David’s depression over the loss of all his money exhausted the last
store of his energy. He fell into bed beside her and slept until late afternoon. When he awoke, she was gone. The kids
were not in their beds. He walked outside into the miasma of heat and noticed
Curtis packing up his black Chevy pickup.
“Ain’t you leavin’?”
Curtis shouted to him.
“Why would I leave?” David
saw that the entire Johnson family, like carpenter ants, carrying goods from their house in a row and dumping the items at
Curtis’ feet. He had elastic straps he was securing to the underside of
the truck bed and had to climb the mound of bric-a-brac and furniture piled high above the bed.
“Boy, they’s a hurricane coming.
It’s bearing down on us from the open sea.”
David’s sleep fog had not yet lifted.
That explained the caravansary of automobiles fleeing in one direction he had seen last night.
“You must be the only person in No’rleans that ain’t runnin’
for high ground.”
“Have you seen Emma, Curtis?”
“I seen her this mawnin’.
She had the kids with her. Some guy in a car swung by and picked up ‘em
up ‘bout seven o’clock.”
David didn’t know what that meant.
Curtis jumped off the pile of furniture and walked over to him shaking his
“Look, David, I tole you when ya’ll moved to Bos Darc that the
levee holding back the water isn’t worth piss on cotton if we was to get a direct hit.
Got-damn city’s eight feet below sea level as it is. Never mind
it’s a category four hurricane looking to be a five by the time it hits land. Fact is, a tidal surge might could bring
‘bout twenty-five, thirty feet a water straight through here—”
David looked up at the sky and saw a mountain of inky clouds over the sea
stretching from one end of the horizon to the other. The air was damp, saturated
with moisture, and the light over the gulf was fast changing to pewter.
“—winds off a five can produce tornadoes and shit, man. You got
to get out or you and them kids and that woman gonna drown like fuckin’ sewer rats.”
“Curtis, did you see who was driving the car?”
Curtis stared at him, shook his head sadly, and walked back to his truck;
he began tying off a rope to the underside of the chassis.
David ran into the house for his car keys and raced to the Mazda. He ran through the gears until the little car made a wheezing sound.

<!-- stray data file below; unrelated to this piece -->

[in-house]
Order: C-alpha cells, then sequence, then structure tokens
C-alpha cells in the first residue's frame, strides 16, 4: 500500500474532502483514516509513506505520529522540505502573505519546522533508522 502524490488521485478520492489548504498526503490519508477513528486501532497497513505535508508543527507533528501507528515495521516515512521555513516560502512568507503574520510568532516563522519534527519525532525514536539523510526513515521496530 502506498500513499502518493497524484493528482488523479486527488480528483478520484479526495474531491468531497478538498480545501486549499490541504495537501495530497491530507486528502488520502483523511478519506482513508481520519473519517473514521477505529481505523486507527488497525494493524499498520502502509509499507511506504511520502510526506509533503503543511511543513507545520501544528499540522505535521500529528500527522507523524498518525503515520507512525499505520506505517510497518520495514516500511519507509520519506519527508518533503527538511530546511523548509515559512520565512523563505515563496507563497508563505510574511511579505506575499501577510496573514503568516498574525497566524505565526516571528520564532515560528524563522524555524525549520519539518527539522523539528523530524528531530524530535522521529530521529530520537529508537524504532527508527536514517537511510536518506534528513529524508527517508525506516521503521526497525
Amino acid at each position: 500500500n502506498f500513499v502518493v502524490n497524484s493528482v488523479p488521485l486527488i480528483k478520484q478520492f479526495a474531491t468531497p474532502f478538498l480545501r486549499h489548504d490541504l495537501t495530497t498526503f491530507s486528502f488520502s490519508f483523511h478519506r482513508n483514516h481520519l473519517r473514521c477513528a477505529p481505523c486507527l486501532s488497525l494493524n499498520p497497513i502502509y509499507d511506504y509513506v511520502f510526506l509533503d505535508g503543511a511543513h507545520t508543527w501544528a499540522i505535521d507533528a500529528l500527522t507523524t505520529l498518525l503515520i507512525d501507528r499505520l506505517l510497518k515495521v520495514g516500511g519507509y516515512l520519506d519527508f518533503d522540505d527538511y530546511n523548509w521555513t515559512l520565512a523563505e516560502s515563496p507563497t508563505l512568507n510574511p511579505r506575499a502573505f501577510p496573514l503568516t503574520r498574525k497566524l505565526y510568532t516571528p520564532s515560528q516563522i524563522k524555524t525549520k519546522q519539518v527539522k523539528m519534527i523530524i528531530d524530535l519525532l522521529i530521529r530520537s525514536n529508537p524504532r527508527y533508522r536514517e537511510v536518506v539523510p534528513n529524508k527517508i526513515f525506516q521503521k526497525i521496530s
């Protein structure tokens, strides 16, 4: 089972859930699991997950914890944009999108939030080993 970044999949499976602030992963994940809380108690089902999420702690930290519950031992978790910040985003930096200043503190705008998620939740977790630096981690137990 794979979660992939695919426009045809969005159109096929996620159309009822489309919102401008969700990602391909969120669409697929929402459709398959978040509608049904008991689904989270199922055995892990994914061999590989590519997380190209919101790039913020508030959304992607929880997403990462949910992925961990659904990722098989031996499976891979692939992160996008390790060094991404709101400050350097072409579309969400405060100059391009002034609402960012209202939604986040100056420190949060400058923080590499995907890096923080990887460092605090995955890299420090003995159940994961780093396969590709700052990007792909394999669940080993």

He tore into corners and nearly fishtailed into cars with U-Hauls. He
bolted through stop signs. He didn’t dare think she had gone, met someone,
or maybe she had called her pusher and talked him into picking up.
Tears and sweat made his vision blur.
The city was almost empty. He raced from one end of the Quarter to the
other. He looked for cops but didn’t see any. He stopped people scurrying past him: “Have you seen
a woman and three little kids—”
He sat on a curb in despair. He
heard four lissome trumpet notes from a nearby jazz bar. He wandered up and down
the streets where he and Emma had walked on Sundays. He knew people were staring
at him, agog and wide-eyed. This was the city of Paul Morphy, that utterly deranged
chess prodigy, wandering the streets of the French Quarter, smiling at his own conceits.
Then a last flicker of hope stirred in him:
maybe she was out looking for him. He ran back to the car soaked in perspiration. The wind had picked up and fluttered garbage and papers; cigarette packs and condom
boxes bounced down the gutters. The light shifted to a milky gray. He floored the engine home.
Curtis and his family were gone. He
noticed that all the houses on Bos Darc were empty. Very few had bothered to
board up planking over the windows. There was no one left on the street. He felt
like the last man alive on earth.
When he stumbled into the big house, shaking all over, he heard a noise from
the kitchen. They were all there: Emma
was cooking a gumbo at the stove and singing some popular ballad about hope and sorrow.
Michael and Ally were playing chess in at the table in the nook and arguing over who had won the last game. Baby Sarah
was coloring stick figures on the floor near her mother. Her tiny legs were crossed
behind her and she was humming her own song—four bird notes, out of key.
David stumbled in brushing away tears of relief. He looked over the baby’s shoulder to see her drawing and asked her, “Who are these, honey?”
She turned and flashed him a big toothy grin with the gap between the incisors. She would have Emma’s stunning beauty one day.
David could see the little moustache of sticky chocolate ice cream still on her mouth.
She pointed at the largest figure, a woman in a triangle dress and loop earrings. “That’s Mommy,”
she said. She pointed at two smaller figures and named them as brother and sister.
“Who’s that one?” he asked her. There was a third small figure standing in the corner looking away from the others; he was slightly taller
than Michael. He looked like an outsider, shunned.
“That’s you, David,” she said.
“Why is he sad?” David pointed to the purple wavy line of his
“He’s not sad,” she giggled. “He’s happy. That’s a smile, you silly.”
“Okay,” David said.
He felt tears reform at the corners of his eyes. Emma stared at him with a look somewhere between a laugh and a sob from the doorway. Her pupils were dilated; she had worked in a dope fix with the ice cream treat.
An image flitted through his mind and disappeared—no, he would never
wind up like Bobby Fischer ranting about Jewish “snakes” from the Reykjavik airport or Paul Morphy tapping along
with his cane in the French Quarter.
The first fat drops of rain smacked the house. They all stopped and stared at one another. David’s
family listened to the wind’s a capella soughing as it rose by decibels and curved with flats or sharps to a banshee
moan, coming from far out in the bayou, way out in the gulf where the black sea was churning the waves to froth and the bruised
clouds were rising miles high into the air, big dirty glaciers of swirling water vapor waiting to ravage the earth, eager
to sluice their walls of ocean water to carve new scars on the land and the people below.